The US ordered airstrikes against Iran on Thursday—then cancelled the operation once planes were in the air and ships in place, the New York Times reports.
Why president Trump reversed course remains uncertain, but tension has risen as the US administration—and its regional allies—pursue increasingly hardline agendas towards Iran, which confirmed it had shot down a US surveillance drone.
There are already legislative checks to military action. But introducing a temporal check between order and execution could create space for non-violent methods of conflict resolution, and allow further intelligence to accrue—perhaps reducing civilian casualties.
It could also limit the entropy towards all-out war, and mitigate the risk of illegal measures being taken, since more time enables better internal oversight.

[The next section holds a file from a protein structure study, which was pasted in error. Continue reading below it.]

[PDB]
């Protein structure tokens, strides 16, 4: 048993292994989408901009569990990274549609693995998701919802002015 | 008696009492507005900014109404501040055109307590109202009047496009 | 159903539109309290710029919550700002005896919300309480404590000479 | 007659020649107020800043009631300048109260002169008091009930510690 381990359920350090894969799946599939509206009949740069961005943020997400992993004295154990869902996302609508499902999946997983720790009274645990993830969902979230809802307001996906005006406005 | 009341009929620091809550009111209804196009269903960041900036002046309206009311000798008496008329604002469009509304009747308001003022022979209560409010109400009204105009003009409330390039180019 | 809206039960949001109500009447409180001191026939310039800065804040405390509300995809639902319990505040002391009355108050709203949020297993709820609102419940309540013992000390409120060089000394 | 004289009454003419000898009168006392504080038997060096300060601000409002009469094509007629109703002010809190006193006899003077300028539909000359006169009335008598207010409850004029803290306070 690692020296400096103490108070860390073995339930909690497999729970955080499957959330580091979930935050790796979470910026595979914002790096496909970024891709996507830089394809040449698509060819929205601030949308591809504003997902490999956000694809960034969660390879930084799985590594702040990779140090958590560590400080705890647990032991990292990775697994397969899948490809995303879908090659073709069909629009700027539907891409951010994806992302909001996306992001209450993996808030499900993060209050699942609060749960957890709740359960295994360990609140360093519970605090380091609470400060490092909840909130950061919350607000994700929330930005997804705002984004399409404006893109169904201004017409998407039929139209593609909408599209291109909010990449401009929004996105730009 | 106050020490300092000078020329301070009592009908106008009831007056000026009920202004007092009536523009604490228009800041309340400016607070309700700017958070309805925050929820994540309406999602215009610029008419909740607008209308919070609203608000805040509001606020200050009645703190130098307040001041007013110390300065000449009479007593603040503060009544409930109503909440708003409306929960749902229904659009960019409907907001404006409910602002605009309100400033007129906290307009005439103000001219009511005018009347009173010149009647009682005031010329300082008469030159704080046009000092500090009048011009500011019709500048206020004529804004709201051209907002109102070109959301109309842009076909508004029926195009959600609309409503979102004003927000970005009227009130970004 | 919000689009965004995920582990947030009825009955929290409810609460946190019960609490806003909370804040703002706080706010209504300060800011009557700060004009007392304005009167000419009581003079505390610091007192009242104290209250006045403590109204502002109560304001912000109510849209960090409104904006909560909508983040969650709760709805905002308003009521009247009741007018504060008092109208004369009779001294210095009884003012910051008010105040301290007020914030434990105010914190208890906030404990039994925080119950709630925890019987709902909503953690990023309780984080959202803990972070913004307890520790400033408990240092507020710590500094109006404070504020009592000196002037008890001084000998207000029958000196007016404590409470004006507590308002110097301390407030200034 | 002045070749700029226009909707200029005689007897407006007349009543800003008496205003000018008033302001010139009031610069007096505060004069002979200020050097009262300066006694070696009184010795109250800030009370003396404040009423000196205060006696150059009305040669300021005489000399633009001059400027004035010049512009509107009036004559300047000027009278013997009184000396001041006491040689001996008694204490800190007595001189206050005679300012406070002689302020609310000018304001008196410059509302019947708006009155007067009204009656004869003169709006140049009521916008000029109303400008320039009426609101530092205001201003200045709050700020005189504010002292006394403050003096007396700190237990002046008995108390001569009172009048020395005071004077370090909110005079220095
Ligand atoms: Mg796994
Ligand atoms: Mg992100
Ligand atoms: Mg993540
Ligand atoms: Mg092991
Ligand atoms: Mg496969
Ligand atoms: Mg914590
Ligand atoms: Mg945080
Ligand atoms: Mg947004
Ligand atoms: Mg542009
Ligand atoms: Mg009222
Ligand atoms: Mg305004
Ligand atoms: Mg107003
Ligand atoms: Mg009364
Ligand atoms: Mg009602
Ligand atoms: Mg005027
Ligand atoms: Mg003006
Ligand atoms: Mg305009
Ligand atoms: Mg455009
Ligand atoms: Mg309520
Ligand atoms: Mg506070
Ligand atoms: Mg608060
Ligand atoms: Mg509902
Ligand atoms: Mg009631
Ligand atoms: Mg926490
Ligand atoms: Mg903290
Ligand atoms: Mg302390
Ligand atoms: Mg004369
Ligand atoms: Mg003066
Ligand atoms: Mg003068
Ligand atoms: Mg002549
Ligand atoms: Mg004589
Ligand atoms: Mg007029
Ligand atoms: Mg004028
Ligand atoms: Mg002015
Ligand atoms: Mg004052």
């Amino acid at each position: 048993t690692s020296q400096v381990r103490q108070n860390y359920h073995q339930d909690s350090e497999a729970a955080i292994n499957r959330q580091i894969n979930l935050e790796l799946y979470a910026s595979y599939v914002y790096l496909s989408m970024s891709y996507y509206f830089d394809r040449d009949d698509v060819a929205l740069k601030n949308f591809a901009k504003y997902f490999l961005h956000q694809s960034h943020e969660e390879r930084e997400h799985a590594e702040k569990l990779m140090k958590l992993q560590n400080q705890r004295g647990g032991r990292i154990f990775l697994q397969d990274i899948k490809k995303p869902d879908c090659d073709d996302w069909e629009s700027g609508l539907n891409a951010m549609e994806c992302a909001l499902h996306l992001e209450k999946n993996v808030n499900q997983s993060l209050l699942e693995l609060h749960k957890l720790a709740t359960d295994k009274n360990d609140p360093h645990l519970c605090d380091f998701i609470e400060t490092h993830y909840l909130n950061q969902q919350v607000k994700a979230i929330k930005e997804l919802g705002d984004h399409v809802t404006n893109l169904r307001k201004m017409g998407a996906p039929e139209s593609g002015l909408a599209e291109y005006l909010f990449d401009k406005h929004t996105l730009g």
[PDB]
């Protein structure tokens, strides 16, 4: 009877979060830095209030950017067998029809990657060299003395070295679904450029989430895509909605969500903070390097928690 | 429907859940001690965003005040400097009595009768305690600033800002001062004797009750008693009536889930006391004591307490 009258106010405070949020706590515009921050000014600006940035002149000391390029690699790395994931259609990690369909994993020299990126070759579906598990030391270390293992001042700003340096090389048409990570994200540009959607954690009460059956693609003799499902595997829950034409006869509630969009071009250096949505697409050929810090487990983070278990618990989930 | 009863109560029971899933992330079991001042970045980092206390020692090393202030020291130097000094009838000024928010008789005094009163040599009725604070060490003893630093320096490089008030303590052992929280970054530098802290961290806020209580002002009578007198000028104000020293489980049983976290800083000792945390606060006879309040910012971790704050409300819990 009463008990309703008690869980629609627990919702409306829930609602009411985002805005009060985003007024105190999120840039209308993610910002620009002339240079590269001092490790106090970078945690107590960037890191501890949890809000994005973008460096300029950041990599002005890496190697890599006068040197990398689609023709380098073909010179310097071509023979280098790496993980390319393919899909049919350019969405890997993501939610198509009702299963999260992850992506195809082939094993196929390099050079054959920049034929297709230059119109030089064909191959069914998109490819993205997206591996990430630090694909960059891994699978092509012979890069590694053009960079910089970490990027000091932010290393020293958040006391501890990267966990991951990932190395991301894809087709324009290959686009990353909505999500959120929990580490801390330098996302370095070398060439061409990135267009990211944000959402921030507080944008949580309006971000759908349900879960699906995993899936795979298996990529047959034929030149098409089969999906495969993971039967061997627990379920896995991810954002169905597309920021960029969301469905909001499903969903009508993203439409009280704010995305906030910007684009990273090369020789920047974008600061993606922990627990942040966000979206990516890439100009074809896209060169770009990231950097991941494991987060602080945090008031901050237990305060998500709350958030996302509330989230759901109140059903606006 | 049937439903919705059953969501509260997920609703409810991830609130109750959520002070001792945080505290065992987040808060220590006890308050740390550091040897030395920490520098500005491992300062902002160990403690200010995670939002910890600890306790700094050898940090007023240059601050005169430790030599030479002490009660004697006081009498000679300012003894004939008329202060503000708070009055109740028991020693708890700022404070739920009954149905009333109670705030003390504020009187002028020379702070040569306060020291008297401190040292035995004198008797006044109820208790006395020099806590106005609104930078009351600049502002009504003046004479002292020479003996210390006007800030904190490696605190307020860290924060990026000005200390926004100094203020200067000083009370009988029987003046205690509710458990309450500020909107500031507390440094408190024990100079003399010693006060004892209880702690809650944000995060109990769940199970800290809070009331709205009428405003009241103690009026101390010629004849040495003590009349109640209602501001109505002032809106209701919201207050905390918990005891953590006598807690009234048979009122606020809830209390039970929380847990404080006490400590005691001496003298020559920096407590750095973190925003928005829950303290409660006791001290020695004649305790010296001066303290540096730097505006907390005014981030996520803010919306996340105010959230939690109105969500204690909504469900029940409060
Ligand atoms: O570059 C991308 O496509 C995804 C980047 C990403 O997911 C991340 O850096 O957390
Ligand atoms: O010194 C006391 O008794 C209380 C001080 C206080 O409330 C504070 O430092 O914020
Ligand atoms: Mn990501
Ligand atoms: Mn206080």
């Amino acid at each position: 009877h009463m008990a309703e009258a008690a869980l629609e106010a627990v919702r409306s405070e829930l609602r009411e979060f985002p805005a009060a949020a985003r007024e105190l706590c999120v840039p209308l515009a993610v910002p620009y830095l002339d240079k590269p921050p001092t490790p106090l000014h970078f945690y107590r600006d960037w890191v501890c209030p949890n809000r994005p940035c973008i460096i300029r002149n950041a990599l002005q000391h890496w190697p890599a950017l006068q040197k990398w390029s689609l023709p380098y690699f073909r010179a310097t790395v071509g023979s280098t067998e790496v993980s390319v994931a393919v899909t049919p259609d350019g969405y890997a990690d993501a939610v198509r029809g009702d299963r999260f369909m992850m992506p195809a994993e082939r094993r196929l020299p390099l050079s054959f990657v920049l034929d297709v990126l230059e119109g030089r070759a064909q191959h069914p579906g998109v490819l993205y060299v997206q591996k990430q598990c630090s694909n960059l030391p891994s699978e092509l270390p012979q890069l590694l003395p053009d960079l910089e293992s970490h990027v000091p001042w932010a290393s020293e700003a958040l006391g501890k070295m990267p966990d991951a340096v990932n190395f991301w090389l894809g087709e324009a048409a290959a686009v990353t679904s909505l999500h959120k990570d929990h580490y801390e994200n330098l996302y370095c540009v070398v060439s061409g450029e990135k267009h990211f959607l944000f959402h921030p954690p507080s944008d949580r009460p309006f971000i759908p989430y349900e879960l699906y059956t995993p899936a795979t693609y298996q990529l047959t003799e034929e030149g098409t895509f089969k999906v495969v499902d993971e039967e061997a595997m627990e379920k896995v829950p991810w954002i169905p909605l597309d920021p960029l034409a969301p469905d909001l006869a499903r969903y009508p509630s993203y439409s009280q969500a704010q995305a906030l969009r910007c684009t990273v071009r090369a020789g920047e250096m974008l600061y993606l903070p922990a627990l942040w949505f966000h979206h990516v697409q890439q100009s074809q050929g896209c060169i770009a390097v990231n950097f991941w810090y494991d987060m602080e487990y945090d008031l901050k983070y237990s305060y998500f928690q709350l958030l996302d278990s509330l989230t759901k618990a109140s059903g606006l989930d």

However, such a policy may shackle the military executive just when swift action is deemed necessary—stripping countries of tactical advantages like strike speed. Some experts believe unfettered hardline attitudes are the correct tack with volatile states like Iran.
Enforcement could also prove difficult and lead to inequality, with some countries complying while others ignore the rule.
Beyond consulting lawmakers, should commanders-in-chief have to pause before launching an assault?
Credit for this article's header image goes to Getty.